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updated: 4/12/2011 7:54 AM

Not curiosity, rather innocuous stuff, nearly kills our cat

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  • While they avoid the risk of getting hit by or car or eaten by a coyote, indoor cats manage to find dangers. This cat, Eddy, burned all four paws after he jumped to catch a fly and landed on a hot wood stove.

    While they avoid the risk of getting hit by or car or eaten by a coyote, indoor cats manage to find dangers. This cat, Eddy, burned all four paws after he jumped to catch a fly and landed on a hot wood stove.
    (Courtesy/Veterinary Pet Insurance)

  • Even indoor cats can get injured. Veterinary Pet Insurance says it recently paid a medical claim for this cat, Eddy, after the feline jumped to catch a fly and landed on a hot wood stove.

    Even indoor cats can get injured. Veterinary Pet Insurance says it recently paid a medical claim for this cat, Eddy, after the feline jumped to catch a fly and landed on a hot wood stove.
    (Courtesy/Veterinary Pet Insurance)

  • Confident that we had done everything possible to make our home safe for our new indoor cat, Maggie, we were nearly proven dead wrong. Only quick action by our son, Will, saves Maggie from an unlikely and accidental death.

    Confident that we had done everything possible to make our home safe for our new indoor cat, Maggie, we were nearly proven dead wrong. Only quick action by our son, Will, saves Maggie from an unlikely and accidental death.
    (Courtesy/Constable family)

 
 

Romantics are smitten with the notion that curiosity is what kills cats. Having grown up on a farm, I would compile a feline mortality list that ranks curiosity far behind a lackadaisical attitude about hay-balers, tractor tires, horse troughs, great horned owls, fan belts, augers, hungry pigs, dogs, shoddy electrical wiring, rat poison, angry tom cats, Bush Hog mowers and anything that threshes.

As the recent owner of a kitten named Maggie, I need to update my list of potential cat-killers for the suburbs. Shattering my belief that an indoor cat was a safe cat, Maggie used up one of her nine lives.

Our sixth-grader, Will, heard the familiar Flintstone-esque cartoonish sound of Maggie's feet rapidly running in place on a hardwood floor. When that was followed by the sound of choking, Will's curiosity saved the cat.

Maggie had managed to wind a laptop cord around her neck and start down the stairs. Freaked when the cord, which was plugged in, started to restrain her, she leapt through the banister railings. Will found Maggie stuck in mid-jump, her hind legs on the stairs and the cord growing tighter around her neck. Figuring that "9-1-1 probably wouldn't come for a cat," and thinking he had to act fast, Will climbed atop an ottoman, lifted Maggie's head and lessened the tension to the point where he could unwind the cord from her neck. Will and Maggie seemed a bit shook by the incident, but both recovered fully.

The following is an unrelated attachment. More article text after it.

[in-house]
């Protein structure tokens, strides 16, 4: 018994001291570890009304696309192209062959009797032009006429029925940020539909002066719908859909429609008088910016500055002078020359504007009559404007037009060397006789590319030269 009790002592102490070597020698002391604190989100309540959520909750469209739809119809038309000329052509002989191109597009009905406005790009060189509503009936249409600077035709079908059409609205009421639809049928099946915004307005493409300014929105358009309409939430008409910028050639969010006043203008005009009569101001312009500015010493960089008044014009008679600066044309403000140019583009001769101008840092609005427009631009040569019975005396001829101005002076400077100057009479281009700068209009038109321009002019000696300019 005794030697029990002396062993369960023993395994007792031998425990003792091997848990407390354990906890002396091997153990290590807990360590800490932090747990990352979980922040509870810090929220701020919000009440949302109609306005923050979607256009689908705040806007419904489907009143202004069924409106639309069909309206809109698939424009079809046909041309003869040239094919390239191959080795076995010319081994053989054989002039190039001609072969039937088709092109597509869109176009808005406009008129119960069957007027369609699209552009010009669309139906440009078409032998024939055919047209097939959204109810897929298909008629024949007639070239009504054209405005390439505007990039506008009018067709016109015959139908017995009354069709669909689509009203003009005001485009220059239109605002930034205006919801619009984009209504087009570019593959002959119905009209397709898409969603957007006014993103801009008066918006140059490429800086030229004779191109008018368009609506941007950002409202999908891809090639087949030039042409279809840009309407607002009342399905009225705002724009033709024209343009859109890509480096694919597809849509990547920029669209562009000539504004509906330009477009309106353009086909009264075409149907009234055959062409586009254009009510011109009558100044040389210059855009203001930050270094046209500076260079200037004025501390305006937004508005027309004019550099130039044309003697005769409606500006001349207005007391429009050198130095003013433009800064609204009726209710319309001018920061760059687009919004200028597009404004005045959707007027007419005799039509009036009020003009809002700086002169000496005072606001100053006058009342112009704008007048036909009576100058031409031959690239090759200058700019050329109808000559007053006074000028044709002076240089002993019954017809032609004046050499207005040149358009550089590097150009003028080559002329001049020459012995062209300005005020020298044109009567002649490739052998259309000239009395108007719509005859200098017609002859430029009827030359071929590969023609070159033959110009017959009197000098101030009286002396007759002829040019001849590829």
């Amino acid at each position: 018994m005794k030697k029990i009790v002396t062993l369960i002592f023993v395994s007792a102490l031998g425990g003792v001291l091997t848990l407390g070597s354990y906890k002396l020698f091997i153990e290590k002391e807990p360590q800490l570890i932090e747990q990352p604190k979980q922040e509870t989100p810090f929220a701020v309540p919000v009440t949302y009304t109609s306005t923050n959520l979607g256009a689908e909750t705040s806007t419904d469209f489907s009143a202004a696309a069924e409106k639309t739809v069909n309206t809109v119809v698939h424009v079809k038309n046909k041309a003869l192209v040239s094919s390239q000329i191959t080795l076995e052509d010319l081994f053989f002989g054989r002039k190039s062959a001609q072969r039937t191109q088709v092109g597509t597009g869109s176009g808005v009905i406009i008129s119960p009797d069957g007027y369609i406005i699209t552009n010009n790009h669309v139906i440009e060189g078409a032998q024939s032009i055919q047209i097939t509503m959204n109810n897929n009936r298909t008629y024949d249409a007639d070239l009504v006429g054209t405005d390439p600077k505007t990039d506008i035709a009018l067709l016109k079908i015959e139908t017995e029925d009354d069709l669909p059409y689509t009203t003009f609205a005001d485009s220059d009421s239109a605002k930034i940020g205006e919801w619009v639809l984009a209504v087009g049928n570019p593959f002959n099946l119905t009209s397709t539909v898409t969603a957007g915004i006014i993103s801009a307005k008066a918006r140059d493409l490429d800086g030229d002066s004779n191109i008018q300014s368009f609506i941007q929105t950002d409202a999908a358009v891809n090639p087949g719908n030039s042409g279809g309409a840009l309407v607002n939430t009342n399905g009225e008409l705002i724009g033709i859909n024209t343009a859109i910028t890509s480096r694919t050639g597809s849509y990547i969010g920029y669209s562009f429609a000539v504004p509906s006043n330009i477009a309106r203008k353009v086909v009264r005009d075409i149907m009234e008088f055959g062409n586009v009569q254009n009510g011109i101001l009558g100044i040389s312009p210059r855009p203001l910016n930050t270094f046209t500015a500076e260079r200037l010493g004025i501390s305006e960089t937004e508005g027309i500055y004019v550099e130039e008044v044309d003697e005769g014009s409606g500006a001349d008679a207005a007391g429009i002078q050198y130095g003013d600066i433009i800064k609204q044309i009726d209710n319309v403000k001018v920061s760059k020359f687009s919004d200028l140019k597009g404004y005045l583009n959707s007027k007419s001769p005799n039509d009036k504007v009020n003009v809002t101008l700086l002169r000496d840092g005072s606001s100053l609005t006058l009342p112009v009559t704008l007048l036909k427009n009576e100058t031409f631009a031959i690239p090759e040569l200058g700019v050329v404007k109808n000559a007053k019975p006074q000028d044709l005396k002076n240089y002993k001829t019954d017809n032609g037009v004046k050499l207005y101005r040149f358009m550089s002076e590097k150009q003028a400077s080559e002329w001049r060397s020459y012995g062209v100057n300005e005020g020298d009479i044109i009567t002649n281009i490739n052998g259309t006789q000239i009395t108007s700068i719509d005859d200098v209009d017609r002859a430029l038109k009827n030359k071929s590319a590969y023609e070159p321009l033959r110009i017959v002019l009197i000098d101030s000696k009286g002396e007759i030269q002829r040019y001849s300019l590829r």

I never dreamed a laptop cord and a staircase could form a life-threatening combination to our cat, but the experts aren't surprised that something so innocuous can be so dangerous.

Even the iconic image of a cat playing with a ball of yarn can be a tragedy in the making if the cat starts chewing, says Michael San Filippo, a spokesman for the American Veterinary Medical Association, which has its headquarters in Schaumburg.

"If it (the yarn) gets into their system, it can cause injury to their intestines and could be fatal," San Filippo says.

Cats, dogs and other pets often fall prey to medicines (both animal and human) and plants that are left within their reach, he says. Foods and alcoholic drinks left out after parties can injure pets. Cords on drapes or blinds, or strings of holiday decorations, can be fatal. Search the Internet for animal X-rays and you'll find everything from a dog that ate a stop watch to light bulbs inside a snake.

Even toddlers who drop grapes, raisins or chocolates from a high chair are threats, as those foods are toxic to pets.

Easter provisions, from chocolate bunnies to the highly toxic lily plants, can kill cats and dogs, San Filippo warns. Even homes that have been pet-proofed might still contain dangers such as dryers, washing machines, ovens, recliners, sewing kits, irons and heavy objects that might fall from a shelf

"You can't plan for everything. Accidents can happen," says San Filippo, who urges people to keep emergency numbers handy and visit www.avma.org for safety hints.

"Every month, we're getting claims we've never seen before," says Grant Biniasz, a spokesman for the Veterinary Pet Insurance Co., which sponsors a monthly contest for the most unusual insurance claim as a way "to raise awareness of the accidental injuries."

The most recent entry is a cat named Eddy, whose pursuit of a house fly led him to leap onto a hot wood stove, blistering all four of his paws.

"Last month we had a cat that got a plastic bag stuck on its head and ran around the house bumping into things and it tore off a nail," Biniasz says of the March entries. "We saw a claim for shamrock toxicity."

Cats often hurt themselves by eating plants, toxic foods or more unlikely dangers such as hearing aids, dental floss or sewing needles, Biniasz adds.

"Cats are curious," Biniasz concedes, but he notes that they also "sometimes make poor judgments."

Speaking of judgment, I think all the humans in our household are going to have to be more careful with cords, foods and the other potential dangers facing Maggie. If the cats of my youth couldn't appreciate the pending peril of a hay baler or approaching John Deere, Maggie can't be expected to grasp the potential pitfalls of a laptop cord.